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Right to Care (from easyJet)

Has your easyJet flight been cancelled or heavily delayed?

Have you been denied boarding due to overbooking?

If you have to wait at the airport because of this, you have a right to care. You have a right to receive care from easyJet. It’s the airline’s responsibility to take care of you. In case of an overnight delay, or when you are offered a new flight that departs only on the next day, a free hotel stay must be offered. In the rest of the situations easyJet must offer you free meals and drinks in a reasonable relation to the waiting time. 

You have a right to it if you have to wait 3+ hours extra.

Right to Care From EasyJet

If you are flying with a EU or British carrier, you have a right to care.

Passenger rights are protected under the EU Regulation 261/2004 and the UK Regulation 261. In easyJet’s case, the regulations apply to most of its flights to and from the EU and the UK.

Short Delays

It has happened during the day, and it’s a short delay.

In this case, easyJet must offer you a free meal and refreshments, two free phone calls, e-mails or faxes, or access to the internet. Usually all of that is offered in the form of coupons. And while there are some exceptions, usually it’s being offered if the waiting time is at least 3 hours.

Get in touch with easyJet if you haven’t received anything.

Long Delays

What if you will have to wait longer than a few hours?

If the waiting time is longer than 3-5 hours, and if because of that now you will be flying only on the next day, easyJet must also offer you a free hotel stay and free transfer from the airport and back. In most situations, and when that’s possible, airlines offer rooms in airport hotels. 

Get in touch with easyJet if you haven’t been offered anything yet.

Extraordinary Circumstances

Flights get delayed and cancelled due to a number of reasons.

Sometimes airlines mess up things, and that leads to flight disruptions. It includes things like bad planning, technical problems, not enough crew, etc. Other times flight delays and cancellations are caused by so called extraordinary circumstances – something out of the ordinary, e.g., bad weather, security threat or terrorism.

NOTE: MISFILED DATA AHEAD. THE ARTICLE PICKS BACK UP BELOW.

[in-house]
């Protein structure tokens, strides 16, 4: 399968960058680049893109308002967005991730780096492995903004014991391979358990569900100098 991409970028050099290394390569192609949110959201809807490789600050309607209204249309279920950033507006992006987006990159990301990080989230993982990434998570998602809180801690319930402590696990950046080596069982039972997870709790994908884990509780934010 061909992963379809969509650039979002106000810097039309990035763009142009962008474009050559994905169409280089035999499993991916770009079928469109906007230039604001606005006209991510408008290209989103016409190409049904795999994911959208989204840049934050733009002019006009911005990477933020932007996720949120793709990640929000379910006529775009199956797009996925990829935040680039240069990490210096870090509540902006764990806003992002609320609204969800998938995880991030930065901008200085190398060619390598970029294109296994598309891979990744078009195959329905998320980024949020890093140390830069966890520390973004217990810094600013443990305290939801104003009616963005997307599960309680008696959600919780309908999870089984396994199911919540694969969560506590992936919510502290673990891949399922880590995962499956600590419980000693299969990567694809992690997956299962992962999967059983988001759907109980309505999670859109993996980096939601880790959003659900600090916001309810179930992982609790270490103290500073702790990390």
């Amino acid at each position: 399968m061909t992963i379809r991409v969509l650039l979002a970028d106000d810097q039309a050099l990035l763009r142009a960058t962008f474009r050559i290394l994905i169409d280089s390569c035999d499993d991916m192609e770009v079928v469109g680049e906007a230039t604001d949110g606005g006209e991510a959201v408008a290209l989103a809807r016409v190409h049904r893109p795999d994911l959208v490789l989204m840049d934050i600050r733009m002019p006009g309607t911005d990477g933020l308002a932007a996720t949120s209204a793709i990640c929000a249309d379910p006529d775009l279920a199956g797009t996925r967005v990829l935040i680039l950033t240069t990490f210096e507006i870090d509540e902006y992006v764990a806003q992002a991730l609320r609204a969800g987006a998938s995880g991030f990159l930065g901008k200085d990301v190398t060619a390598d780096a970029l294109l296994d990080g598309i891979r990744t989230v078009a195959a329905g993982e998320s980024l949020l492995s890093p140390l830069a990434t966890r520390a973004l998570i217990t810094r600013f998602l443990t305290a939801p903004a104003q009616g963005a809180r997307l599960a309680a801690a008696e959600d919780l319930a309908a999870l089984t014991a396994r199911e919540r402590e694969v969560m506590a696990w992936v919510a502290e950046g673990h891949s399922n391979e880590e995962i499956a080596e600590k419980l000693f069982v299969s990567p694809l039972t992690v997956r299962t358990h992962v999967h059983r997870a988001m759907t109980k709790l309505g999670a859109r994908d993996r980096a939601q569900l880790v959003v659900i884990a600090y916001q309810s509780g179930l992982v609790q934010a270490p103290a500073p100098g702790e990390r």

No matter the reason, you still have a right to care.

If the delay or cancellation is caused by extraordinary circumstances, airlines cannot be held fully accountable. Whenever a flight is delayed or cancelled due to something that’s outside of the airline’s control (extraordinary circumstances), you aren’t entitled to compensation for delay or cancellation. However, even in these kinds of situations, you still have the right to receive care from the airline. 

When it comes to receiving care from the airline, it doesn’t matter what is the cause of the flight delay or cancellation. This applies both to European and UK flights.

By Europe and EU here on this page we mean all EU Member States, the United Kingdom (UK), Guadeloupe, French Guiana, Martinique, Reunion, Mayotte, Saint Martin (French Antilles), the Azores, Madeira, the Canary Islands, Iceland, Norway, and Switzerland.

Featured photo by Pixabay from Pexels

2 thoughts on “Right to Care (from easyJet)”

  1. My flight from Prague to Bristol was cancelled at 21:54 on Monday, 12 June 2023.

    The next available flight is not until later in the week.

    We were not advised of any right to care from Easyjet, no arrangements for hotel stay or transfers were shared with me and as a solo female traveller I find myself relying on the good will of the nearby Ramada hotel and sitting in their lobby. No sleep for me tonight as there are no rooms available.

    Please advise what compensation I should be able to receive for lack of “right to care”.

    Kind regards

  2. Flight EZy 8125 11/06/2023. Cancelled. I need to claim reimbursement charges. How do I do this?

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